Meaning it is all very hard, but still reasonably fair. This fairness is lost in those levels which simply don't follow any comprehensible logic anymore, but can only be solved by brute force trial & error. Level 8 (remember, you climb up, therefore it is the third) consists almost exclusively of invisible explosion traps. The only way to proceed is dying, dying and dying while every fourth step may actually move you to an untrapped square. If you make it through, an abundance of spinners is waiting in level 6. The bane of every uninspired dungeon crawler, used to a frequency which is simply annoying. Level 4 contains countless one-way connections, spinning rooms and even rooms without exits (not even secret doors!). And then, the final levels are actually a sort of three-dimensional hyperspace. Good luck mapping that on your two-dimensional paper.

Extrinsically, Wizardry 4 didn't exactly shine, either. Even though no veteran heroes are needed from earlier games, you do need the first game's manual. Otherwise, where would you learn how to manage the free text input for spells? For sure not in the manual of this game. Likewise, towards the end of the game, you will need a password which you can only have learned in the first game. If you could even remember it six years later.

Even in 1987, it was hard to believe one's eyes

Wait, free text input? That's right, this game from 1987 is still based on the same technical foundation of 1981. Where The Bard's Tale, after all an almost identical copy of Wizardry, had already shown in the mid-80s what was possible graphically and for a more modern interface, Werdna was still stumbling through dungeons shown as wireframe. He handled things through sterile text lists and fought dowdy enemies. Behind the scenes, an archaic save function only remembered the player state, but the dungeon was reset to initial defaults (including already killed enemies). It was actually slated for a 1984 release, but significantly delayed due to unknown reasons. This was hardly adequate anymore at the time.

The biggest pity surrounding it is nevertheless the design mistake to enable difficulty through unfair means. Catering to an expert audience is a rather brave step commercially anyway, because market potential shrinks with accessibility. Though when solving a puzzle (or another issue), the player reaction should really always be: “Of course, why didn't I think of this earlier?” Never: “How on earth was I supposed to know that?” Wizardry 4 gets burned on level design, because it plays with fire in the latter sense.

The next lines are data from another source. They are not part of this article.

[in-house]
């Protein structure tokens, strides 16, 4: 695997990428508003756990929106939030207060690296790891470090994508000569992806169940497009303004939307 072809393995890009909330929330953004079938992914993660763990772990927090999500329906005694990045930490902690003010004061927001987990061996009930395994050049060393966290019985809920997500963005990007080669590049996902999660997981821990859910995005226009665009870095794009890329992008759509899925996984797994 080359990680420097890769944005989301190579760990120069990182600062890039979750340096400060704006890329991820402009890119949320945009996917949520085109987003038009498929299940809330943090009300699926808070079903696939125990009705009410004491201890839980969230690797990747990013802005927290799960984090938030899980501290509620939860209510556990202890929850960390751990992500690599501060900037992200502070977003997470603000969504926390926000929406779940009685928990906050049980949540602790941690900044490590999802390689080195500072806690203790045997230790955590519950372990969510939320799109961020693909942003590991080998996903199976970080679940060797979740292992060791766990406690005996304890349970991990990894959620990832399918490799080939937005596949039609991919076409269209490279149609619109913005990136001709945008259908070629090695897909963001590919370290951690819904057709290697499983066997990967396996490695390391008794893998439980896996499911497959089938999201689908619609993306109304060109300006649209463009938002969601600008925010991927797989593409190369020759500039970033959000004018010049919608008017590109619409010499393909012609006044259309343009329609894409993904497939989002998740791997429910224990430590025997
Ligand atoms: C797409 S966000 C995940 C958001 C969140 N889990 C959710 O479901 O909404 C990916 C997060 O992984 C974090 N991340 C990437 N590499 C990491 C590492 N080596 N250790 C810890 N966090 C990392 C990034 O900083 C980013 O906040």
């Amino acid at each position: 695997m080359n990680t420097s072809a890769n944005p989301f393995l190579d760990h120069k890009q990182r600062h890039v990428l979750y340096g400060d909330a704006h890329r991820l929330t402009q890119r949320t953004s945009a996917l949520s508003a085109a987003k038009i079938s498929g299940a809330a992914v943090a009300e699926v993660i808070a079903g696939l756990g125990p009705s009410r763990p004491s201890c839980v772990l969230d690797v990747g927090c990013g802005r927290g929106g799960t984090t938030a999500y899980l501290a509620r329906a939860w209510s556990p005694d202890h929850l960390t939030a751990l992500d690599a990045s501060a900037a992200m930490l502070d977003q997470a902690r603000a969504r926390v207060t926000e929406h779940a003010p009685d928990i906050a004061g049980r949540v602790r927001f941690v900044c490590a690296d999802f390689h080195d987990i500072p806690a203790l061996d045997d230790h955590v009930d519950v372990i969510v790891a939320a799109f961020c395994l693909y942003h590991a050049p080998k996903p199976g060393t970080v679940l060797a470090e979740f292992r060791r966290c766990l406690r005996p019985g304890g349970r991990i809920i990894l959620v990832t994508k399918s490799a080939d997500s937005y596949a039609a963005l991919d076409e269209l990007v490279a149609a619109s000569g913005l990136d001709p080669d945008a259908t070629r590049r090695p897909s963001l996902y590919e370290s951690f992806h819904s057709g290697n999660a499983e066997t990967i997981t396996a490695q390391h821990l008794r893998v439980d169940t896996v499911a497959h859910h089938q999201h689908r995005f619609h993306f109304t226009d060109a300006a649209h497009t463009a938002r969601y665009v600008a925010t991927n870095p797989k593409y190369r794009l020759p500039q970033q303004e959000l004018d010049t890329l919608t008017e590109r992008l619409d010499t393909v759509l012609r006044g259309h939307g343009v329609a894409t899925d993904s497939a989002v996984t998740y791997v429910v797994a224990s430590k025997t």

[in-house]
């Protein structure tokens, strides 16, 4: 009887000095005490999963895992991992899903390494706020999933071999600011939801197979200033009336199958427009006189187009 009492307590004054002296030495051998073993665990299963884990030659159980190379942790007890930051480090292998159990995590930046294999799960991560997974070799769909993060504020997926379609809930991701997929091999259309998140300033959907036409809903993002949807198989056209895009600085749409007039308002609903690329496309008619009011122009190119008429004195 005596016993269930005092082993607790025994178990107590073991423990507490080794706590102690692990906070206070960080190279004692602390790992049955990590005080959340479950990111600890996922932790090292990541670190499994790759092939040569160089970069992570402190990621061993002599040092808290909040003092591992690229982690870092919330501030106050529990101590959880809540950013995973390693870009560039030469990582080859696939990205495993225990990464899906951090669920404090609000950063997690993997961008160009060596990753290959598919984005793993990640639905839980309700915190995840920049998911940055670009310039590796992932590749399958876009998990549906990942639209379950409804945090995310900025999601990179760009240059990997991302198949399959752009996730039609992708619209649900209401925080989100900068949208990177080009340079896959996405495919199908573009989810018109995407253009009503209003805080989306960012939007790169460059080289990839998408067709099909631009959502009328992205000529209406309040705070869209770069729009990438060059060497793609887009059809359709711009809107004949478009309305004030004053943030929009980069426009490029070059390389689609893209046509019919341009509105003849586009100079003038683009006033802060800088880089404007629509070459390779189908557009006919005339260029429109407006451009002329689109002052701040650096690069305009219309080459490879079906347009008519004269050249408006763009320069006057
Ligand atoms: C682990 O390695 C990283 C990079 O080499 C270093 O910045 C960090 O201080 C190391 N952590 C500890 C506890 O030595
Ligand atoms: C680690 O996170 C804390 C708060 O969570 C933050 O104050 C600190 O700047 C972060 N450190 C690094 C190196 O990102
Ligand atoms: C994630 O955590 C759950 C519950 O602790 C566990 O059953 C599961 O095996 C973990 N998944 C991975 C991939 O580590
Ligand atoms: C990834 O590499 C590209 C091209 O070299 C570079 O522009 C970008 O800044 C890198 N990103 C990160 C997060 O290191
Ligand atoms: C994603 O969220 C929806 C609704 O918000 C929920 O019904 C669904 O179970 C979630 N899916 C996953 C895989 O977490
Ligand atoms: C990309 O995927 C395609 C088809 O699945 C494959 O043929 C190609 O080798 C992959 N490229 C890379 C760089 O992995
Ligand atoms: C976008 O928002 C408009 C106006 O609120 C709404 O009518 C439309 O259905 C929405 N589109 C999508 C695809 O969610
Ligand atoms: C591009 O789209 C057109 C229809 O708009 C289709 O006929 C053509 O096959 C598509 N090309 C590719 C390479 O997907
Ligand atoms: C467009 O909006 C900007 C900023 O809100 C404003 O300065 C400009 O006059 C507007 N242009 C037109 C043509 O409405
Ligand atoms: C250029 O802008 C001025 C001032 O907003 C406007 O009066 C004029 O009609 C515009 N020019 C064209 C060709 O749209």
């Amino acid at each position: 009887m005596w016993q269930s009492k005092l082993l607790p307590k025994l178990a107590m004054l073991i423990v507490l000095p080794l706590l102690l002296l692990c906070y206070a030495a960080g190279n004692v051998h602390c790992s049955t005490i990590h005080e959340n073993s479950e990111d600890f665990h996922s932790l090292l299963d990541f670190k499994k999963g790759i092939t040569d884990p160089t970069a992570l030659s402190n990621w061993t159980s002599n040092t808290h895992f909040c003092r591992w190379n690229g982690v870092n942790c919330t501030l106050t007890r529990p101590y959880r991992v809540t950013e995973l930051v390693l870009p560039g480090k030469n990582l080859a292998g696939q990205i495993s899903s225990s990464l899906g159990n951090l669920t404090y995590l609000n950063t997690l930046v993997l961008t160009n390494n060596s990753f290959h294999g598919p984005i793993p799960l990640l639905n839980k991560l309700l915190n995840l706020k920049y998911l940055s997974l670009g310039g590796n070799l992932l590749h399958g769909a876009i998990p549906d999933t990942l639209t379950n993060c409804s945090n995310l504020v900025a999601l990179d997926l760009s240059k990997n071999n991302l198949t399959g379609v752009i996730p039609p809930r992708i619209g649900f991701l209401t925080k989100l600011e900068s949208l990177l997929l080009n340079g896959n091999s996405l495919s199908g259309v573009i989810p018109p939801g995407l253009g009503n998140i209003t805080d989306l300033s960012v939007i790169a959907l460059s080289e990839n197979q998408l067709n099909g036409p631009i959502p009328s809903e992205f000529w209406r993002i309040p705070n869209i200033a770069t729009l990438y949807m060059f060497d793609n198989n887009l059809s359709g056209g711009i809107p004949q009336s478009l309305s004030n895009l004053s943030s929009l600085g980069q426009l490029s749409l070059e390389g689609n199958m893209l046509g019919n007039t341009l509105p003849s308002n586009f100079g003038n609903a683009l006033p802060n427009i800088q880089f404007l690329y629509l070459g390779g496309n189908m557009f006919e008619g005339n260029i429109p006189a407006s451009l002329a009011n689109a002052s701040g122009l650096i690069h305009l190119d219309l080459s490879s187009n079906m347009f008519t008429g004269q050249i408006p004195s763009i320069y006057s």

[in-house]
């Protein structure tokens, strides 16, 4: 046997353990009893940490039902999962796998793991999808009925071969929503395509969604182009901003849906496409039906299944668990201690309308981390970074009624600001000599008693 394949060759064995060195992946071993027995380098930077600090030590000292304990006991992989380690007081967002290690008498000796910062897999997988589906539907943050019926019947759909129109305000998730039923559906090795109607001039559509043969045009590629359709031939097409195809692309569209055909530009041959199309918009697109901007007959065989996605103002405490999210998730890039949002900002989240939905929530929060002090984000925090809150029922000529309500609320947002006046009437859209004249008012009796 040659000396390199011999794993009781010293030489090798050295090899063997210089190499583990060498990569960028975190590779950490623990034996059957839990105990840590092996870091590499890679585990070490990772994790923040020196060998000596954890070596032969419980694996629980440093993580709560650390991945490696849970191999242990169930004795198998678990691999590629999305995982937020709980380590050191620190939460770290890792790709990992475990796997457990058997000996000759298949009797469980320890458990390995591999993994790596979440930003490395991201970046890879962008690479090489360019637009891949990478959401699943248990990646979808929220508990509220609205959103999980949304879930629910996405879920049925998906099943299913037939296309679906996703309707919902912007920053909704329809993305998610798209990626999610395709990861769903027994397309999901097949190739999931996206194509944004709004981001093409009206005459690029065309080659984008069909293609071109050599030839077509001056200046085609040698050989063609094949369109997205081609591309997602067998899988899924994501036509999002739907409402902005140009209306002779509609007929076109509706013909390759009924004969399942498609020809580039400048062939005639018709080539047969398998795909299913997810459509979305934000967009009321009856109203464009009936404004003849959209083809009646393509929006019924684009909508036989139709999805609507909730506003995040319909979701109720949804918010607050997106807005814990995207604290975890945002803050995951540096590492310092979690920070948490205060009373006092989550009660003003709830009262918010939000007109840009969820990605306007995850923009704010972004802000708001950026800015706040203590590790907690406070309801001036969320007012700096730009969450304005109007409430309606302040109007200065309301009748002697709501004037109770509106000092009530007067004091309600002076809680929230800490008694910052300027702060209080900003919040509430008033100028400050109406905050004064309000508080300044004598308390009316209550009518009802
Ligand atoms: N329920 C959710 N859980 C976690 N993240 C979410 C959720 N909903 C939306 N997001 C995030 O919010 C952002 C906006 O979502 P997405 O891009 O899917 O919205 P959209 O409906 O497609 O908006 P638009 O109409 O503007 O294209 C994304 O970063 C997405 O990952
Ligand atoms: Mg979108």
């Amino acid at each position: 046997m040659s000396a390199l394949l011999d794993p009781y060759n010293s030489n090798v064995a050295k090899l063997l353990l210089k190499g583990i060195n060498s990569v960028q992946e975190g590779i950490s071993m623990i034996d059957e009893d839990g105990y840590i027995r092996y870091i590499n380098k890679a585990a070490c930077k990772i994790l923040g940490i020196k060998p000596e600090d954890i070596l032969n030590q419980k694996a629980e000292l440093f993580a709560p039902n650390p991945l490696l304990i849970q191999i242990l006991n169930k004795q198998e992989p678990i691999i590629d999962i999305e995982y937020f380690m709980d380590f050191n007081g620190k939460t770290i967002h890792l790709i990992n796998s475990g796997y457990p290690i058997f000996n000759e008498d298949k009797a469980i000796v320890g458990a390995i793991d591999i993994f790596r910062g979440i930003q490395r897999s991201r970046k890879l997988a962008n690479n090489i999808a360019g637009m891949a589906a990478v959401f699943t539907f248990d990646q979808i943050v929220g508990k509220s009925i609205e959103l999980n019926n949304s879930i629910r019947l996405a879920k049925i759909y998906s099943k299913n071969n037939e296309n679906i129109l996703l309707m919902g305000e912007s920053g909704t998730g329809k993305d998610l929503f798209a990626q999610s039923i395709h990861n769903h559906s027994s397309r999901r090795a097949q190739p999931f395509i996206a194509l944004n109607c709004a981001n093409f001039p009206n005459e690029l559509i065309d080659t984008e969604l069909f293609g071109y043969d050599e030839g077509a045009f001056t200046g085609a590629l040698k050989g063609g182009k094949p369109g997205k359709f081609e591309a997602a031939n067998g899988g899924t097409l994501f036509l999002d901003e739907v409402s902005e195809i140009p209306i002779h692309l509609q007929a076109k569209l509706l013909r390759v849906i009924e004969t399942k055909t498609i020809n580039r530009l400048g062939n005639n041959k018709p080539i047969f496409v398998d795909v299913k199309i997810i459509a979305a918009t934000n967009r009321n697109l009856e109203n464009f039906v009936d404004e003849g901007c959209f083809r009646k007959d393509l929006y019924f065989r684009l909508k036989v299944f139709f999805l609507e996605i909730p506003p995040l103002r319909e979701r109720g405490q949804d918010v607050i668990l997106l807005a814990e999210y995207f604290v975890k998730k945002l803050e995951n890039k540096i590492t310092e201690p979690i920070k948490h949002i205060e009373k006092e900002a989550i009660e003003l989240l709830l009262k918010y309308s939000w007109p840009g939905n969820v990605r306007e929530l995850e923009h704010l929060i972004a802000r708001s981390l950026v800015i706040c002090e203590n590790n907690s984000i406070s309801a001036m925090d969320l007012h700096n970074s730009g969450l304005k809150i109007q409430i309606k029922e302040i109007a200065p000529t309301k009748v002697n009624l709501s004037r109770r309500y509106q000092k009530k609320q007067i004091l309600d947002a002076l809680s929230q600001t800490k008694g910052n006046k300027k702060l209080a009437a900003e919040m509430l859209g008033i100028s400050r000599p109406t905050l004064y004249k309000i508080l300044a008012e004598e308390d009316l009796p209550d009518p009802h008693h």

It is rather tragic that all the components were considered burned afterwards. The really good ideas discussed earlier were just as dead as the abyssal lows. Part 5, actually ready before this one, put everything back to square one, focussing on grinding and player-controlled character development. Part 6 made the leap into the present technically, but gameplay experiments were avoided. Part 4, if it is ever mentioned at all these days, is always reduced to its high difficulty level – without reflecting in what way it is hard. Truly tragic.

Comments (2) [Post comment]

Mr Creosote (2021-07-04):

Talking only about level design, how about:
* Walking over a tightrope bridge over a sea of lava. Too much fighting destroys the ropes and has the party crashing down and burn to death.
* Treasure rooms where you can only choose one item, because picking one up will make the rest inaccessible.
* When you have drawn your map (also possible through automap), you will notice a quite apparent gap in the level. Consequently, you know there must be a secret door somewhere leading to a secret room. You know where to look thanks to your map.
* An abandoned sub-terranean city. Each room represents a typical function, such as a meeting hall, a store, living quarters etc. There are signs of something bad having happened here in the past. Figure it out!

All this clearly gives much more roleplaying flavour and challenge than spinners. Honestly, I think spinners were just invented because they were easy to implement, memory efficient (very important on limited systems) and prolonged gameplay. Like mazes in adventure games.

Though they're stupid, because they have no real-world equivalence. If your party were really inside this dungeon and the floor suddenly twisted them around… they would still know where they were heading, right? Before you lose track completely, you would have to be spun around so profundly that you wouldn't be able to walk anymore after. Any in any case, no two dungeon walls are so alike that you couldn't distinguish the part where you came from from another direction. Even if, I'd just use my sword to put a scratch mark on the wall to identify it again. Though none of this is possible in computer roleplaying games only due to technical limitations. I.e. spinners aren't even a good world simulation.

LostInSpace (2021-07-03):
Oh yes, those spinners are terrible! Truely uninspired game design. But on the other hand: what to do with a bunch of white lines on a black background.